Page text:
Re: [Amel Yacht Owners] Modified SM Prop Shaft Seal Bush

Ian Shepherd


I believe that you are over complicating the issue. As far as  I remember the seals were from a local seal shop in Larnaca. I have no idea of the hardness but I can check when I get there next week as I bought more than I have used.

As far as the stainless is concerned, just plain old 316 is all I know. As Heinrich is no longer with us, I cannot find out, but maybe someone can test the bush which I still have.

The thing is Bill is that you are advocating people remain with a situation that we all know lets us down unexpectedly and often at an awkward time. You say you worry about protecting an expensive system yet you encourage owners to suffer sea water mixing with the lubricating oil. When this happens not everyone is in a position to haul out immediately. More damage may  be done if this happens

The benefits of what I have proven are:

The bush does not wear at anything like the rate of a bronze one.

As a result, it is now highly unlikely that the oil will be contaminated between say three year haul outs.

There is no electrolysis problem with stainless on stainless. at least not if lubricated with an anti corrosion grease such as Corrosion Block.

The fact that Amel are experimenting with a stainless surface indicates that this is the way to go. I am so glad that Amel have latched onto the idea, as they have with my idea of using sealed bearings in the bow thruster. Maybe they will look at a stainless sleeve on the bow thruster shaft too. It works!

You can protect the past all you want Bill, but my goal is to reduce nuisance servicing to the minimum so that I can enjoy sailing the boat.

Sometimes it pays to think outside the box.

Not sure about the mileage accolade. 48,273 as I speak almost all single handed. But then on an Amel that's easy!

Kindest regards to you and Judy

Ian Shepherd SM2K 41 Crusader (2003) Kasteloriso Island Greece

On 07/08/2017 14:48, 'Bill & Judy Rouse' yahoogroups@... [amelyachtowners] wrote:
Ian, All, and especially newbies;

Most of you know that I have been and will always be the person in this group that warns everyone about changing an Amel design. It is nothing personal. I love all things Amel and I take it as my responsibility; so, because of that responsibility, I will offer the other side of CRUSADER's report and recommendation...nothing personal, but I am the self-appointed protector of all things Amel, and will always be the one to point out the RISK vs the REWARD in changing an Amel design.

I am certainly no expert, but I believe that stainless steel comes in at least 5 types and also different hardnesses; and the Nitrile Buna-N seals are made in different hardnesses. Although I personally do not need the answer to the following questions, I believe anyone attempting to follow your recommendation should know: What type of stainless steel and hardness you used? What was the hardness of the seals? What were the engine hours between servicing?

I would guess that to obtain different results than the Amel-proven system, you have to either scientifically solve the wear issue to achieve a different balance between wear of the seal and wear of the bushing, or use a trial and error method. I assume that your method was trial and error, which resulted in changing the balance of wear between the wear bushing and the wear on the lips of the seals; which extended your haulout interval - your goal.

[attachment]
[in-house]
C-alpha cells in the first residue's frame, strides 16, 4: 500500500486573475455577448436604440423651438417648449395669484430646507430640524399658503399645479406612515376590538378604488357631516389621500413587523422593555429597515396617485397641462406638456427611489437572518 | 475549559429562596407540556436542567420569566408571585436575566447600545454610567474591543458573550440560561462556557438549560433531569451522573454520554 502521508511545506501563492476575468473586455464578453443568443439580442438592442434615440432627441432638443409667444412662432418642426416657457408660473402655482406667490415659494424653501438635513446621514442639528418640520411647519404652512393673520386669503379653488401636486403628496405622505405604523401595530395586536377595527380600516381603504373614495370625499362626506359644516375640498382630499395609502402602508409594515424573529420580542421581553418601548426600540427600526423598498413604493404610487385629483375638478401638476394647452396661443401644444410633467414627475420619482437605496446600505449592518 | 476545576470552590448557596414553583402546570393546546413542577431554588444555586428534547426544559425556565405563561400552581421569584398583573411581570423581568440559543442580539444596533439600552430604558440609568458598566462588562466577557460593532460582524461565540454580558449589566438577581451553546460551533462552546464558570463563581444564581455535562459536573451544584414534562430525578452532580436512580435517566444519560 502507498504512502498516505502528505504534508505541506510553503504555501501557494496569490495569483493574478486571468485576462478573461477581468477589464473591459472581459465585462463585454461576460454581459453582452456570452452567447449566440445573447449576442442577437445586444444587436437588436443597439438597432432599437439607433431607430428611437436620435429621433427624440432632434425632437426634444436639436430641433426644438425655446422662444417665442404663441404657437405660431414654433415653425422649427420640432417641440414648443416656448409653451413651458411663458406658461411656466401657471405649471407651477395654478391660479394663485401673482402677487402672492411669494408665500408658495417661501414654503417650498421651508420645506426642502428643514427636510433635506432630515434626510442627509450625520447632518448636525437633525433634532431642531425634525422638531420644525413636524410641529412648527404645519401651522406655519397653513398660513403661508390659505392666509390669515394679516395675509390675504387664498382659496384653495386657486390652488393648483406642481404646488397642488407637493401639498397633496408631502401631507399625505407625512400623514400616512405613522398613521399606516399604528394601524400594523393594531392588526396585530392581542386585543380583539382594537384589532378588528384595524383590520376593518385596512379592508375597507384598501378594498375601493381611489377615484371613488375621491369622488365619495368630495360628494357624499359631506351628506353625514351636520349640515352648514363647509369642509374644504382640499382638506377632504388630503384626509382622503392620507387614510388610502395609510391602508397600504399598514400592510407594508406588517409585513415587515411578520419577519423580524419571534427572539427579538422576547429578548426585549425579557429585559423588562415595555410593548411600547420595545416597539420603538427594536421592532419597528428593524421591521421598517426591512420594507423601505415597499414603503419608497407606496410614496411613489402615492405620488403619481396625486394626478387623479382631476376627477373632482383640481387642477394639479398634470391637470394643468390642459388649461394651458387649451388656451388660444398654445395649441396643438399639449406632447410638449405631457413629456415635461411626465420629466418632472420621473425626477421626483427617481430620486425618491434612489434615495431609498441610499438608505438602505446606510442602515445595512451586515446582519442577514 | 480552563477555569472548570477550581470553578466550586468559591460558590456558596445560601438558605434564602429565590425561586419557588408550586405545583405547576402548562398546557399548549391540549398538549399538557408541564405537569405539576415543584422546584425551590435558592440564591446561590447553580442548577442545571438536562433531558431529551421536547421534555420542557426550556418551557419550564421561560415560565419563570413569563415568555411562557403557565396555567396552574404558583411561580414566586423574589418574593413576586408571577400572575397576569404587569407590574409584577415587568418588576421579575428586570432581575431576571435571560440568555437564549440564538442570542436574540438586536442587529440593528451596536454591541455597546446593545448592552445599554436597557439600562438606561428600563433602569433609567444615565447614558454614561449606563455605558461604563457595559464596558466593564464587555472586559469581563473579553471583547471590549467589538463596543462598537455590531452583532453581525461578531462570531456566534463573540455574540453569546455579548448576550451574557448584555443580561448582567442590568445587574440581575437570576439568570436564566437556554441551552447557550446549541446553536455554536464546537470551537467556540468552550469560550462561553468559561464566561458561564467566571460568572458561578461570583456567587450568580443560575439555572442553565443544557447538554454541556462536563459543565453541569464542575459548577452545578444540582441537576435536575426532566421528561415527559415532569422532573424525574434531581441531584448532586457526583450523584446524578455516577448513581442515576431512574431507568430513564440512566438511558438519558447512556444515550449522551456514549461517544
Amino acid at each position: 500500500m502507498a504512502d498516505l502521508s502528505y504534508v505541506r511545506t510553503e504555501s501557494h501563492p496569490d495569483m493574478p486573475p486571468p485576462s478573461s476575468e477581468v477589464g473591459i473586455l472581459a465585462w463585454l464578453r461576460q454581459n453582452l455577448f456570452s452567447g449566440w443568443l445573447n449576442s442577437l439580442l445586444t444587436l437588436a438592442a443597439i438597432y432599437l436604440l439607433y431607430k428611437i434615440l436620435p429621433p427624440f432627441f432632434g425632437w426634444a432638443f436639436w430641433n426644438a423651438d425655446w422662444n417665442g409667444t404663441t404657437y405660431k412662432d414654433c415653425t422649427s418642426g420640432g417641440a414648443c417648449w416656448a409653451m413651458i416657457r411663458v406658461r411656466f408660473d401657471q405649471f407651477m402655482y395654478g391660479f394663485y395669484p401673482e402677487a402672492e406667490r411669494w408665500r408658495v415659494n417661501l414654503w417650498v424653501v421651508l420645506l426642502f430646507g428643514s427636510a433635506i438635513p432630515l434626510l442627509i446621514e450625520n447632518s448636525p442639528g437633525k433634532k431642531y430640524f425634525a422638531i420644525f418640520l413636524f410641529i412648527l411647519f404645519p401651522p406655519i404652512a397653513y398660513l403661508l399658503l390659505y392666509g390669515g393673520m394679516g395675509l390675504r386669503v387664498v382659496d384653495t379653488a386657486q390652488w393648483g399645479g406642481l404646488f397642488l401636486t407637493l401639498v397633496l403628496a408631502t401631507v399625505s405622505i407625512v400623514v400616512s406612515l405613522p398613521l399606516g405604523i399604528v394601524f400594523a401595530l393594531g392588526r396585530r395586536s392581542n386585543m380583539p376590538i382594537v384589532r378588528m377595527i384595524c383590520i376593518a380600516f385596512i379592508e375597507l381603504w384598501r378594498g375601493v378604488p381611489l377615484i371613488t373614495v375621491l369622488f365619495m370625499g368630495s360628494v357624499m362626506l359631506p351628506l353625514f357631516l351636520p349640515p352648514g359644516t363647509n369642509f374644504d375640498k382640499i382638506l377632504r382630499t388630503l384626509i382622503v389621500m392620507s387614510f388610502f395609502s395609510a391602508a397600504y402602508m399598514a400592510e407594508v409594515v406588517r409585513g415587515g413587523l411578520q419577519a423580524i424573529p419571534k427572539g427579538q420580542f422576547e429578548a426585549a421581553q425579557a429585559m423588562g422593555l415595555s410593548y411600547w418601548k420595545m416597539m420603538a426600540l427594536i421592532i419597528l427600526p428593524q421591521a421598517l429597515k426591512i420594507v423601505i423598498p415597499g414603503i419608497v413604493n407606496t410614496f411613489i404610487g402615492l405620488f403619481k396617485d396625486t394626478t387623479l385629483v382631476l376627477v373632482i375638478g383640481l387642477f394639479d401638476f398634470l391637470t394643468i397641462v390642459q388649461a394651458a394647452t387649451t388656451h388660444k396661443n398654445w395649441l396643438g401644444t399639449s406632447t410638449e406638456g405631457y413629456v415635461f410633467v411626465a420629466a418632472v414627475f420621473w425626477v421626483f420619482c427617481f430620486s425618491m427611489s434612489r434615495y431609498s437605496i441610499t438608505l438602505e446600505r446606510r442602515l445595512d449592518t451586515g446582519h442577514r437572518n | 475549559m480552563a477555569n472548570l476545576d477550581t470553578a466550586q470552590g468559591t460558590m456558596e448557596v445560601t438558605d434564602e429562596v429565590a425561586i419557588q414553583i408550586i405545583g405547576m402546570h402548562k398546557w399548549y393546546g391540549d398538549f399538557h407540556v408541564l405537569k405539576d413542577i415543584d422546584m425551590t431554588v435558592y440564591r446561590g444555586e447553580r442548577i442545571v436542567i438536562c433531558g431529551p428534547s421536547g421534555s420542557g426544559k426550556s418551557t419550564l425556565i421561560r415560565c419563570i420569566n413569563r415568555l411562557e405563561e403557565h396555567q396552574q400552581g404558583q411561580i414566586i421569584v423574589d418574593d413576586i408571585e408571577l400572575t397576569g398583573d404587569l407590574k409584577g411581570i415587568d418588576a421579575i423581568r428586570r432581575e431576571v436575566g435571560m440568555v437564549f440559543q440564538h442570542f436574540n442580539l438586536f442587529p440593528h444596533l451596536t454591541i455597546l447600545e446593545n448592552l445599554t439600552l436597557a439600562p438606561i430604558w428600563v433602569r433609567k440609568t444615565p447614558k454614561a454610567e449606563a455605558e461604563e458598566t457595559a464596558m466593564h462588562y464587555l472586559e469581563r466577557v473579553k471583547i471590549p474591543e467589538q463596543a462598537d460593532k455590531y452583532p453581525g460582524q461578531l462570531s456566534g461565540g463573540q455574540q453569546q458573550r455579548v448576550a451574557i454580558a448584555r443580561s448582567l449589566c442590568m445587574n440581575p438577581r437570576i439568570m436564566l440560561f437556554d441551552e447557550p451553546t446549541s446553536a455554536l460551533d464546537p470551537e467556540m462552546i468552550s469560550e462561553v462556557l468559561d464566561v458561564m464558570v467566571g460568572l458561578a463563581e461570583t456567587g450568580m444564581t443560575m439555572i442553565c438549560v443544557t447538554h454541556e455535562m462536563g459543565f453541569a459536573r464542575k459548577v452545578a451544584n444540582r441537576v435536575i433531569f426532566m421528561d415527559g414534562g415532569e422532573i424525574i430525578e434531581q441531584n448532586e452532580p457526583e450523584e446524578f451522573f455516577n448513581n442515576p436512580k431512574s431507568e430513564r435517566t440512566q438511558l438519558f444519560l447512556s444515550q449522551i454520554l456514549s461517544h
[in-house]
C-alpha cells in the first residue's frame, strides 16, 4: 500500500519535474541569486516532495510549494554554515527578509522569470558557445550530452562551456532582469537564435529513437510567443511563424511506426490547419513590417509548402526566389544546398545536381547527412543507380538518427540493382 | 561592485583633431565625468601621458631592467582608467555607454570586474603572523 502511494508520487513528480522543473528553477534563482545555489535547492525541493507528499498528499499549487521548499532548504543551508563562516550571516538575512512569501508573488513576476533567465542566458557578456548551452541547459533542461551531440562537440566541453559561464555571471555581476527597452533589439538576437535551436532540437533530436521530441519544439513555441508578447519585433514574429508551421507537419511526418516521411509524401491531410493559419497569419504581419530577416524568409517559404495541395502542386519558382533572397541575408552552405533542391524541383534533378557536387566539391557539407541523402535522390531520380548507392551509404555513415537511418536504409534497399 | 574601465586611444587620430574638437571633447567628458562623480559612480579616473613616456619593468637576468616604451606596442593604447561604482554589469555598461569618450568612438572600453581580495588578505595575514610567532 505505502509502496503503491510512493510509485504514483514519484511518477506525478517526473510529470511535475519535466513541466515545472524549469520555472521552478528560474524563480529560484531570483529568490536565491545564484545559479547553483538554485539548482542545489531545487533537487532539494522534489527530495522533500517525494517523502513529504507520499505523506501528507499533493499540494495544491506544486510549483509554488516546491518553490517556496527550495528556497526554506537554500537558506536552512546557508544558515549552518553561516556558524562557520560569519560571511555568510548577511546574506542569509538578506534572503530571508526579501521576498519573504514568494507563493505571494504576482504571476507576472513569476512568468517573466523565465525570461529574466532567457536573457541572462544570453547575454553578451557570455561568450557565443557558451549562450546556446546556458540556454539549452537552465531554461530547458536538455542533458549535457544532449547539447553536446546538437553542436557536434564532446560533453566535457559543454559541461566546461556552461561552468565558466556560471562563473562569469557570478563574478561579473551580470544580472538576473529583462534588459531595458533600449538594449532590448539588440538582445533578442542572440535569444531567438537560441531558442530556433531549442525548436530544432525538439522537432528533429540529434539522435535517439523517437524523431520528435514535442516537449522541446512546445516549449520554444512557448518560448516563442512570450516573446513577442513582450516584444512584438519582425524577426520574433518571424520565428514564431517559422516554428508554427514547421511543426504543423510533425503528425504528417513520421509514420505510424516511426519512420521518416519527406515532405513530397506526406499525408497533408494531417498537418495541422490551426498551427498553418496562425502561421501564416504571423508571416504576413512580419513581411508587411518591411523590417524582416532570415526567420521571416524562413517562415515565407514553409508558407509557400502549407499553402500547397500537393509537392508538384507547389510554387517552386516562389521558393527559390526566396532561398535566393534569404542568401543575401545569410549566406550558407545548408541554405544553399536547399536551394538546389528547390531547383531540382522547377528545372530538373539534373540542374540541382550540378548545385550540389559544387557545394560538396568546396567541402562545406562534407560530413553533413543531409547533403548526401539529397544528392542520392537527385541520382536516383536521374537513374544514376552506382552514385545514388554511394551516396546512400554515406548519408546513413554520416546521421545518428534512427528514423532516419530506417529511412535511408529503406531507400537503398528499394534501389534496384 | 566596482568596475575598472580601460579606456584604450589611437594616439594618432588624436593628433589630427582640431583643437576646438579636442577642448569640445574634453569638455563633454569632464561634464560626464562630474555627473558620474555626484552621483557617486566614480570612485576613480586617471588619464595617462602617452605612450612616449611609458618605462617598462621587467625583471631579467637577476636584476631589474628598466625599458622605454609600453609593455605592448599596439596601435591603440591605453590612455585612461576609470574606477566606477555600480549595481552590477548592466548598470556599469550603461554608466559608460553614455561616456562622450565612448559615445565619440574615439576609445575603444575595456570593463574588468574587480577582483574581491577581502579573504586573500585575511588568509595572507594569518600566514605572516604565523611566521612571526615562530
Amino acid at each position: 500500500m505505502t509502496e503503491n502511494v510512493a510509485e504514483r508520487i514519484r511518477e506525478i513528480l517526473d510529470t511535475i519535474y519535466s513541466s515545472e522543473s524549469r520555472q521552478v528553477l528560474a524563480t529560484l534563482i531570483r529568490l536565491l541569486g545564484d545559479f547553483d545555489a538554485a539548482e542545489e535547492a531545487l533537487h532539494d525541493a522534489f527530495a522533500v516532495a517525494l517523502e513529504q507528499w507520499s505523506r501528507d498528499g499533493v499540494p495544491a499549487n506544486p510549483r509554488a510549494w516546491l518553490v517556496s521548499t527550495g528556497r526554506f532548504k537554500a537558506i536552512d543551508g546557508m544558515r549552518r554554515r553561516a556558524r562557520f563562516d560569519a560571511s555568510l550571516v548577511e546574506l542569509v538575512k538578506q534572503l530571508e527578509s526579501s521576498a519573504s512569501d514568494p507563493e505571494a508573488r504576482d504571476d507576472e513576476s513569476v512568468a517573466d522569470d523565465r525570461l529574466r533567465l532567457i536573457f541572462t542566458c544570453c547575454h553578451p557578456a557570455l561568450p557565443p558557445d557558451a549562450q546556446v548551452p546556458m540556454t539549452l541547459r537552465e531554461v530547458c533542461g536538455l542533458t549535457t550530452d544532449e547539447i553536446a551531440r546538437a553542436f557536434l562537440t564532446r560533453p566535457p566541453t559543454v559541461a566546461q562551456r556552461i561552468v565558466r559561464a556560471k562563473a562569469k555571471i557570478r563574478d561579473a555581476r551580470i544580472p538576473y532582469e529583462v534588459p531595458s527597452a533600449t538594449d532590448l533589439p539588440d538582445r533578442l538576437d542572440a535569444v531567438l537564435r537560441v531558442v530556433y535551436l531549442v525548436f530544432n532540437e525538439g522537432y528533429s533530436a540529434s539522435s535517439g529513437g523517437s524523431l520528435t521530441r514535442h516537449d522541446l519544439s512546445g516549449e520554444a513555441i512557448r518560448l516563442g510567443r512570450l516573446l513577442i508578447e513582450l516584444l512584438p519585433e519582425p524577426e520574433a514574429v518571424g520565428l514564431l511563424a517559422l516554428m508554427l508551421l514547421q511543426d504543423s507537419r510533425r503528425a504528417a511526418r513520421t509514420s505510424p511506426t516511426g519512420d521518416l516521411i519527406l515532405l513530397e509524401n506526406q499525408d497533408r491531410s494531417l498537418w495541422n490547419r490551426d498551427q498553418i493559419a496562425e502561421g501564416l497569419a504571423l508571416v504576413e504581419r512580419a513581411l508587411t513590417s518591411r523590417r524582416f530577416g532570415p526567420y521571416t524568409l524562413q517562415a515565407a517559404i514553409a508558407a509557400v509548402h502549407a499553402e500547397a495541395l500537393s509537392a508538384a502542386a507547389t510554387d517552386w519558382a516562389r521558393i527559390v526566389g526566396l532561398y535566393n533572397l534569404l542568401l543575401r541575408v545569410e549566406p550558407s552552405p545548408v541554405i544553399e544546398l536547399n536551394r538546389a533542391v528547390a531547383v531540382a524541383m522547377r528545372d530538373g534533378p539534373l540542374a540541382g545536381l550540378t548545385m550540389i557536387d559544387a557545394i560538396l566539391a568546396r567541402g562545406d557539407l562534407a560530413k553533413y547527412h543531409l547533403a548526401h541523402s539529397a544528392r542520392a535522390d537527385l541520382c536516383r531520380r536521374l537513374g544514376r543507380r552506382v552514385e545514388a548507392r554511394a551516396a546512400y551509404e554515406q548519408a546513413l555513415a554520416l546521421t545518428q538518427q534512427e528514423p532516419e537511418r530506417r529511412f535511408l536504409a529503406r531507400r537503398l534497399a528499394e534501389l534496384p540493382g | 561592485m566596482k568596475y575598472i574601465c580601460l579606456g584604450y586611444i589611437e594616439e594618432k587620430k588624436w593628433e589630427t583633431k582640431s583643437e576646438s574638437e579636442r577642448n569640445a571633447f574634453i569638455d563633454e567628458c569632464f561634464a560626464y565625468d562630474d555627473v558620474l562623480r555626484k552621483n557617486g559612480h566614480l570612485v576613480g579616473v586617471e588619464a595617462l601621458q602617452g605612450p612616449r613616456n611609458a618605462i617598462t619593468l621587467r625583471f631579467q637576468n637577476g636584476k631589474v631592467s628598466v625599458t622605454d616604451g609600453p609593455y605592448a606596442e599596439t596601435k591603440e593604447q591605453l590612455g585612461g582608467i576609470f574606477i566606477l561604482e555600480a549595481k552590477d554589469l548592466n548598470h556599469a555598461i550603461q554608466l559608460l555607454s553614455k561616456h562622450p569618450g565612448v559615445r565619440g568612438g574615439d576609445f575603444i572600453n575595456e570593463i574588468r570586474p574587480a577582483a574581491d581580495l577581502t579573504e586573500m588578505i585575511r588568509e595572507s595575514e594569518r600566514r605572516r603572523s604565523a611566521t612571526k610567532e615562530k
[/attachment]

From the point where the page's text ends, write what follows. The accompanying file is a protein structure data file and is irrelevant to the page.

We must remember that there will be wear between the lips of the seal and the wear bushing on the C-Drive. It is obvious to anyone who has serviced an Amel C-Drive that with the current Amel design the wear bushing appears to wear more than the seal lips. 

I would assume that one could scientifically change the balance to increase the interval of haulouts. However, it makes sense to me that unless a scientific approach is used, we would be playing Russian roulette with a very expensive part of our boat.

Don't take what I am saying as criticism. I am happy that you achieved your goal. My goal was to haul out every 2 years for more reasons than C-Drive maintenance.

I would urge all readers of this message to stick with proven Amel supplied parts and procedures, rather than changing something that you do not completely understand. I do not have the metallurgical and mechanical engineering expertise to develop a better system than Amel's wear bushing and seals, nor do I believe any of us have that knowledge. 

And, I will take this a step further: Many of the Amel systems that I have been exposed to, obviously take into consideration the required maintenance and the level of experience and knowledge of the person performing the job. When I managed new product development, I used the term "child proof." When I asked my staff if the new product was "child proof," they knew that I was asking if it would pass the test of the most ignorant user. I never met Henri Amel, but from my experience with his boats, I believe he also used my term, or one similar.

Until recently, I had no idea that the Nitrile Buna-N seals are available in a hardness range from 40-90, and I do not know the hardness of the Nitrile Buna-N lip seals that Amel uses. We all know that bronze, brass, and Naval brass are available in different hardnesses. I suspect that none of us know the hardness of the wear bushing that Amel uses, nor do we know the percent of copper, tin, and zinc . Without this information, I believe that changing the balance of wear between the bushing and the seal should not be attempted, unless you understand the huge risk for what, I believe, is very little reward.

Ian, it is very good to have you return to this forum. I have missed you and your posts. Probably none of us have more miles in a Super Maramu than you have.


CW Bill Rouse
Admiral, Texas Navy
Commander Emeritus
Amel School
720 Winnie St
Galveston Island, TX 77550

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